Historically, the United States has always set aside the second Monday in October as a national holiday to celebrate Christopher Columbus.
As the story goes, Columbus sailed the ocean blue and arrived in the Americas on October 12, 1492, and the birth of the United States of America was set in motion. At least, that’s the story we were always taught in school.
If we’re being honest, though, that story isn’t entirely true, and we’re glad to see that Columbus Day is being replaced with Indigenous People’s Day in many places throughout the country.
Why is it so important for our community to recognize Indigenous People’s Day? We can think of many reasons, but let’s explore the most obvious connections.
The truth about Columbus Day
First things first, we are an organization that uplifts Black and Brown people. Just as it’s important to reconnect youth of color with nature and all its healing magic, it’s equally important to recognize that people of color have not always been represented fairly in history.
Social justice is also part of our core beliefs.
We recognize that power and privilege impact every aspect of our lives. That’s why we strive to be an organization that reflects the world we wish to live in: one that mirrors diversity, catalyzes change from within and gives radical joy and love to our community and ourselves.
Now, before we go any further, let’s set the record straight on Columbus Day.
Columbus didn’t “discover” America. He invaded it.
Columbus’s invasion of the Americas began with a mission to destroy Indigenous lives, lands and cultures. You probably won’t read this in your school textbooks, but Columbus said it himself: With 50 men, he said he could subjugate all the indigenous people in America. He did so in the Caribbean, which led to a horrific loss of lives and culture.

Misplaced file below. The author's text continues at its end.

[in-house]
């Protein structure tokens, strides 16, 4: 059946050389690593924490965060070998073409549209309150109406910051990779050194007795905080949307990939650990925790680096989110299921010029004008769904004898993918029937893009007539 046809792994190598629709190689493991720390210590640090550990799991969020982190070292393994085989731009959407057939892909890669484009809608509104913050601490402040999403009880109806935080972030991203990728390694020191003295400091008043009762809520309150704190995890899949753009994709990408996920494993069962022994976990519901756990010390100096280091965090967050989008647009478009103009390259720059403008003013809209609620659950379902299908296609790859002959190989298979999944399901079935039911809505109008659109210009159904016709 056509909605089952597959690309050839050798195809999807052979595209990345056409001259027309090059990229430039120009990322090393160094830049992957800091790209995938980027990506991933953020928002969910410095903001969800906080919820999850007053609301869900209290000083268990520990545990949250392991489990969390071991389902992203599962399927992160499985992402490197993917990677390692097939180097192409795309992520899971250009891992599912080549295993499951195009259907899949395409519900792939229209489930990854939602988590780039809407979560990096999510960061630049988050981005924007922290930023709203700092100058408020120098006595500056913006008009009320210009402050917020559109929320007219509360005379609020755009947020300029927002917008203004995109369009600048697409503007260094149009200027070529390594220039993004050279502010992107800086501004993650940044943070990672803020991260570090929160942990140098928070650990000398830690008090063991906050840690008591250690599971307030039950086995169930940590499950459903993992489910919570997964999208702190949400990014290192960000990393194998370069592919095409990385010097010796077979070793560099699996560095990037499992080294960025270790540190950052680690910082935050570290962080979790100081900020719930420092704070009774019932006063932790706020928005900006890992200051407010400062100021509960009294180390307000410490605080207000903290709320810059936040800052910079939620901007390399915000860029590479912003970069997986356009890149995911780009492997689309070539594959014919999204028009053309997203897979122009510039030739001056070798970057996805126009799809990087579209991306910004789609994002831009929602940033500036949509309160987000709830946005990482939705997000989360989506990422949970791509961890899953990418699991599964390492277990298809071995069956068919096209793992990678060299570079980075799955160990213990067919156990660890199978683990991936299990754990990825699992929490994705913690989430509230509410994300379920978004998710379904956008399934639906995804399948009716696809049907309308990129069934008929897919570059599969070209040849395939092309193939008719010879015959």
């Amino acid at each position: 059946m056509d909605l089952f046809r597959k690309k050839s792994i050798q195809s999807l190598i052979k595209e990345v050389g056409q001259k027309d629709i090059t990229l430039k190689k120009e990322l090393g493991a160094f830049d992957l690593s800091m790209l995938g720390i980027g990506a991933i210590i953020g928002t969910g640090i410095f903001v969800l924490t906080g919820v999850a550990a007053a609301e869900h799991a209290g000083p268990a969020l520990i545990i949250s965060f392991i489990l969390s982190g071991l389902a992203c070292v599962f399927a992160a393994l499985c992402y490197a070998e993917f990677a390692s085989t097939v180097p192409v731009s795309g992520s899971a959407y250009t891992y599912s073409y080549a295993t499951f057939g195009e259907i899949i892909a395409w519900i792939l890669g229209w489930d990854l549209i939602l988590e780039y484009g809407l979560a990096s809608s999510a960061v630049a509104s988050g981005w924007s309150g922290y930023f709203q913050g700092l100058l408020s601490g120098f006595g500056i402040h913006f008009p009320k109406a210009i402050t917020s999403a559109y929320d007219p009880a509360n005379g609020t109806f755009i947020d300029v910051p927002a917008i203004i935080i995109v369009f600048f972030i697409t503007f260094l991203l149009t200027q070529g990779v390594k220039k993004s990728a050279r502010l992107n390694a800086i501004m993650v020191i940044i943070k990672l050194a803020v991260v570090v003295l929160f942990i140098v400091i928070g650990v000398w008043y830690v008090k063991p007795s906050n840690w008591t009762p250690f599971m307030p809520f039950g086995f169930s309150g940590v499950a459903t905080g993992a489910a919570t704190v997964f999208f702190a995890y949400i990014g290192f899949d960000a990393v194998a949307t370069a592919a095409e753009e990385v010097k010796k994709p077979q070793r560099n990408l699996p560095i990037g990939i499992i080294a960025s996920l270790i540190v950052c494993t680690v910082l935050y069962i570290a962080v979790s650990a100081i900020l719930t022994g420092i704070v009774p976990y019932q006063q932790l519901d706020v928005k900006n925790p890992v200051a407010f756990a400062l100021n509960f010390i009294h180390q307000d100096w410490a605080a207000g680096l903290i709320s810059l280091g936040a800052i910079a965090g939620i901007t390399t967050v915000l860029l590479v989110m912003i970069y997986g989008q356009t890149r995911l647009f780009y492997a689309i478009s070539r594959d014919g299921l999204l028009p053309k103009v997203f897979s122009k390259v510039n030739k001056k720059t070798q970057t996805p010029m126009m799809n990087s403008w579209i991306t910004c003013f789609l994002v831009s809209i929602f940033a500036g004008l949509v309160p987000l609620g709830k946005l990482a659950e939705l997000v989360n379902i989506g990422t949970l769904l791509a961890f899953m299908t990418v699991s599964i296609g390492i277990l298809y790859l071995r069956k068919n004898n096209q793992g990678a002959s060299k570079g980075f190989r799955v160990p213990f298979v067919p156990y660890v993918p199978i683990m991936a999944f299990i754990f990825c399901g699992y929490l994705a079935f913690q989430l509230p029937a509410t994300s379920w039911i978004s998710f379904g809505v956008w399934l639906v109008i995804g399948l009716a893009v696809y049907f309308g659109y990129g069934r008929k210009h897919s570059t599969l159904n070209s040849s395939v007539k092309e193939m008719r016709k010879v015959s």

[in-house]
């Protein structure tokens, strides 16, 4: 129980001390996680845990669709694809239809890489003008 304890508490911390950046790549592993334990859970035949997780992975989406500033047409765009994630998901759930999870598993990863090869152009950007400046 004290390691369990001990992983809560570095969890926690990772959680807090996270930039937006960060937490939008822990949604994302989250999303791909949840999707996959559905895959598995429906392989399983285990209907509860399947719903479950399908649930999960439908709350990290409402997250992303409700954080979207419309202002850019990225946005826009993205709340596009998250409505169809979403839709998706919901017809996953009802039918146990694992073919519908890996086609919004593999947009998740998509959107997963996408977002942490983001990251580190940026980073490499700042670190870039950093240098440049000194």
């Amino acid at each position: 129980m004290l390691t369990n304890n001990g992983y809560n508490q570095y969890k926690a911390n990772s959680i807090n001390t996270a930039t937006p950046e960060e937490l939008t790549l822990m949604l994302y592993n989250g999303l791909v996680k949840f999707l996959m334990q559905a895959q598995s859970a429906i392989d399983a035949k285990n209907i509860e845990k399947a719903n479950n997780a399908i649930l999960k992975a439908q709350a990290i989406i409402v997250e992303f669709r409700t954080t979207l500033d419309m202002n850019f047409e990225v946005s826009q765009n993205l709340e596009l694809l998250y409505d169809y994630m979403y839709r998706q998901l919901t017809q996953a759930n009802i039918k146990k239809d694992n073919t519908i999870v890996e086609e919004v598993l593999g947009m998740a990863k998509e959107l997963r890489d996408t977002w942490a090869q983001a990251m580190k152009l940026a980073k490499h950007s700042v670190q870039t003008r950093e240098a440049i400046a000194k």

If Columbus is responsible for anything, it’s setting up a pattern for all the other European invasions that followed.
While we’re all glad when there’s a day off from school, we also know that Columbus Day doesn’t mean the same thing to everyone. Celebrating Christopher Columbus means celebrating colonialism, racism and genocide—and we don’t rock with any of those things.
That’s why it’s time that we pay tribute to the people who were here first, who are here still, and who are leading our struggles for a sustainable planet.
Why we should respect indigenous people
The first step toward respecting indigenous people is to acknowledge that they exist. This means acknowledging that they are not just “the other” but rather a distinct group of people who deserve equal rights and protection under the law.
Indigenous people are not just a group of people who live in remote areas. They are also those who live in cities, towns and villages. They are the people who live in our homes, schools, workplaces and streets.
We should stand up for indigenous people as much as possible because we are all one human family and we need them to survive.
More specifically, our planet needs them if we all want to survive.
Why? Because indigenous communities have deep traditional knowledge about the land and they. can teach us something about nature and how the environment works.
How indigenous people view the environment